FLOW Welcomes Tribal Law Expert Matthew L.M. Fletcher to Board of Directors

FLOW is excited to announce the growth of our Board of Directors as we welcome tribal law expert Matthew L.M. Fletcher, Foundation Professor of Law at Michigan State University College of Law and Director of the Indigenous Law and Policy Center. He is also the primary editor and author of the leading law blog on American Indian law and policy, Turtle Talk. “We are thrilled to welcome Matthew Fletcher to our Board of Directors,” said FLOW Executive Director Liz Kirkwood. “Matthew’s extraordinary knowledge of tribal history, custom, and law will greatly serve to advance FLOW’s mission to protect our shared waters as a commons from one generation to the next. We have much to learn from traditional indigenous ecological knowledge and teachings about stewarding our precious Great Lakes and freshwater.”

Michigan Needs a Groundwater Protection Act

Michigan groundwater policy has failed to evolve even as understanding has grown about groundwater’s importance and its interconnection with the Great Lakes. The simple fact that Michigan has approximately 14,000 groundwater contamination sites with an estimated cleanup bill of over $1 billion—most of it likely to be charged to taxpayers—should make groundwater a public policy imperative.

Will Wall Street Control Our Water in the 21st Century?

The water barons are finally moving in to gain control over water rights in public water that is supposed to be held and managed by each state as sovereign for the benefit of its citizens. These water transactions, which seek to profit by speculating on an underlying assumption that water is a commodity or can be allocated for sale,  signal a significant shift in investors’ attitudes about public water, and, fundamentally pose the question: Just who will own and control the public’s water in the 21st century?

My Memories on the 50th Anniversary of Sleeping Bear National Lakeshore

My first experience with Sleeping Bear Dunes was in the mid-1950s, when I was a teenager, accompanying my family on the Dunesmobile ride. I recall the ride in those convertible Oldsmobile 88s with the big, balloon tires so they didn’t get stuck in the soft sand. That sticks in my mind all these years later because a 1954 Oldsmobile 88 was the first car I ever owned, and I used primarily for my commute from home in Detroit to attend Wayne State University (WSU).

More Progress Needed on Attacking the Threat of Microplastics in the Great Lakes

A January 2021 story by the Capital News Service headlined “Microplastics threaten Great Lakes, and not just the water” was one of the first I have seen recently about the threat of microplastics to our precious fresh waters. However, microplastics have been reported in the Great Lakes for more than 15 years. Researchers started to get interested in microplastics around 2012, but outside the scientific community, microplastic pollution in the Great Lakes hasn’t gained much interest. How much has been done to reduce microplastics? How much has been done to make the general public aware of this serious and growing threat?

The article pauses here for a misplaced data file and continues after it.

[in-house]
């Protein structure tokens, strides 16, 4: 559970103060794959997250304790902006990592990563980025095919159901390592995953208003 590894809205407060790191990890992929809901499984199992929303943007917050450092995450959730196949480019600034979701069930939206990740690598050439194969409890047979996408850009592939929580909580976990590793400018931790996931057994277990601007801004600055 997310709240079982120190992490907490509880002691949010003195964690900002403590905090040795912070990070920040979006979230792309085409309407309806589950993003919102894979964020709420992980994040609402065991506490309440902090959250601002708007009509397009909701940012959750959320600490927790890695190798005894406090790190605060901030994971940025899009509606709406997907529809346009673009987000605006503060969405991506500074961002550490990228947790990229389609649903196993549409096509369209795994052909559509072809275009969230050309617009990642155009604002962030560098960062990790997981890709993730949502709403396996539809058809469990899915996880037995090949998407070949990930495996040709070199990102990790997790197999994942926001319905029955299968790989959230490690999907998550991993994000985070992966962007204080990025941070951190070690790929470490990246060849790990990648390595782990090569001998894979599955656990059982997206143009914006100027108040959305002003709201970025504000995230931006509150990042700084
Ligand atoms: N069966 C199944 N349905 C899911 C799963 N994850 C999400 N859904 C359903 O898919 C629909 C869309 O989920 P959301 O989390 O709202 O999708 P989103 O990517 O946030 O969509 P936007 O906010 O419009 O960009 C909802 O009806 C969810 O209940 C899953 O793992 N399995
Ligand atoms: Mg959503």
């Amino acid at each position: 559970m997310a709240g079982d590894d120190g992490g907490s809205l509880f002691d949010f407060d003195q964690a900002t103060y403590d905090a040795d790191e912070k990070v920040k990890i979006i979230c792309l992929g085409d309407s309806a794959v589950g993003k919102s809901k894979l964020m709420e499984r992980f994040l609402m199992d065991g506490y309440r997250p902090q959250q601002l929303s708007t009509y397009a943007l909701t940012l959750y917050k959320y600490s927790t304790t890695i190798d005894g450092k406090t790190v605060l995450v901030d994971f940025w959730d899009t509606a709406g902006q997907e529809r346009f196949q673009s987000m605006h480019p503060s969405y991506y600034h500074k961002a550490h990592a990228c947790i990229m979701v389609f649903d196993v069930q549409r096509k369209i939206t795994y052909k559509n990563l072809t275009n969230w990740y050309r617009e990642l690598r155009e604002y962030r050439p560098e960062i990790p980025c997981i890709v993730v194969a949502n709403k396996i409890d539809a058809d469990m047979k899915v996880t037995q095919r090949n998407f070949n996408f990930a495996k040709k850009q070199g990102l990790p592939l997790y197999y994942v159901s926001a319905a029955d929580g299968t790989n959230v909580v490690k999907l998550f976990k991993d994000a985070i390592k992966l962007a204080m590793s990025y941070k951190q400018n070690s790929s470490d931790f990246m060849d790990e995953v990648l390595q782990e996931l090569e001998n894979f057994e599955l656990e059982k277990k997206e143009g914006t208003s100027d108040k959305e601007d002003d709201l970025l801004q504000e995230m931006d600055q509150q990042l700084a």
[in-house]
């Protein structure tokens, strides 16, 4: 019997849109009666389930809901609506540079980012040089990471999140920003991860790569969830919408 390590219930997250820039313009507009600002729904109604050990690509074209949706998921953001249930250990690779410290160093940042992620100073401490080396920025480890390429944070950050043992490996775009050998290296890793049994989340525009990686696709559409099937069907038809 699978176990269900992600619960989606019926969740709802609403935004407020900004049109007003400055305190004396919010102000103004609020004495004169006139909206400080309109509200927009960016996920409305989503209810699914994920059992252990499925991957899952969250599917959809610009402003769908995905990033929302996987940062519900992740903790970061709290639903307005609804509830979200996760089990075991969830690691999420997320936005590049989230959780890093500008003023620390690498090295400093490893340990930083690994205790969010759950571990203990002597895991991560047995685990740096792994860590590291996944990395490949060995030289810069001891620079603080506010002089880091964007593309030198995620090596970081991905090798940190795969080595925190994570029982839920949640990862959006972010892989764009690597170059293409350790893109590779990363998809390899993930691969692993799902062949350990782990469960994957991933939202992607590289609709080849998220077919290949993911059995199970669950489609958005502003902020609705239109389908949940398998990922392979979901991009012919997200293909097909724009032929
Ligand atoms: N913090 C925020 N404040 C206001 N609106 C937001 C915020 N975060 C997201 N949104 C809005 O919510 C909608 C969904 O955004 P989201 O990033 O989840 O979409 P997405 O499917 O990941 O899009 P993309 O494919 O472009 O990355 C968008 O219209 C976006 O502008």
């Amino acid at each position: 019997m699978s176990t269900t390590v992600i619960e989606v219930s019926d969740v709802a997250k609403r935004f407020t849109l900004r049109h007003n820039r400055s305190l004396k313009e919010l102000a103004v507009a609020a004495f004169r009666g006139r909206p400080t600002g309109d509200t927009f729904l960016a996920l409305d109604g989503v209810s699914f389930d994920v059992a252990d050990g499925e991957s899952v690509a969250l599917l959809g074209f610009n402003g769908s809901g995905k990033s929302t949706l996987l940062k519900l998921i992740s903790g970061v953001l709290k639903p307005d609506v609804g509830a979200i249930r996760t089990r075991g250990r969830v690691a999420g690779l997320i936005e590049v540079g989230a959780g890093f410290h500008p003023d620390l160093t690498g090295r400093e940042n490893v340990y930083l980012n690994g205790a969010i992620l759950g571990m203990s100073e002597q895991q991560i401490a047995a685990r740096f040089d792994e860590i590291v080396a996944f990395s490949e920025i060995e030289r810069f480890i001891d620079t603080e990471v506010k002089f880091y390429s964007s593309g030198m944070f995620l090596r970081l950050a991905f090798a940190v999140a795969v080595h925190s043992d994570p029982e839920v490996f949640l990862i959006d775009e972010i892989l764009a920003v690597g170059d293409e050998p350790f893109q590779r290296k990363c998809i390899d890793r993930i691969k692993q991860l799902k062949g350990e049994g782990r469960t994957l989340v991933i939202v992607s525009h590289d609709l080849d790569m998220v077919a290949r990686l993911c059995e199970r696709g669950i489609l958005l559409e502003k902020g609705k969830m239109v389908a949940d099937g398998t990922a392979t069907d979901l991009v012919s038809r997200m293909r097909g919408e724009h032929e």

High Great Lakes Water Levels Strain Wastewater Sewer Systems

High Lake Michigan water levels are are forcing more water to flow into Traverse City’s wastewater treatment system. This forces city residents to pay more in energy, maintenance and other operational costs, write FLOW Board member Bob Otwell and Traverse City Commissioner Tim Werner.

Green Ooze Cleanup Illustrates Flawed Groundwater Policy

Recent news that a final cleanup has begun to remove the infamous green ooze that leaked onto a Detroit area freeway in December 2019 is a reminder that Michigan policy still fosters many sites where toxic contamination remains in groundwater. The policy has drawn little attention, but it is a serious problem for Michigan. FLOW’s recent groundwater report, Deep Threats to Our Sixth Great Lake, spotlights its implications, and calls for a change in state law to protect our groundwater and public health. Click here for the report’s Key Facts sheet.

Happy 99th Birthday to the Late Gov. William Milliken

March 26 marks the 99th anniversary of the birth of William G. Milliken, regarded as the Michigan governor most committed to protecting Michigan’s water, air and land. Together with his wife Helen, the Millikens were known for promoting civic engagement in the public sphere. This legacy lives on at FLOW, and can grow through gifts to The Helen and William G. Milliken Fund For Love of Water, which FLOW established in 2020.

Water Access Plays Critical Role During Global Pandemic

Across Michigan and the United States—in both cities and small towns—residential water rates have skyrocketed. Hundreds of thousands of Michiganders are behind on paying their water bills, and we’re calling on the State Legislature to extend a water shutoff moratorium.

Valuing Water: It’s More than How Much Surrounds Us

We live in the Great Lakes State, surrounded by four of the largest lakes in the world. As we gaze out at the blue horizon, it’s tempting to think that there’s no way humans could significantly diminish them. On World Water Day, it’s important to recognize that seeming inexhaustibility is a myth.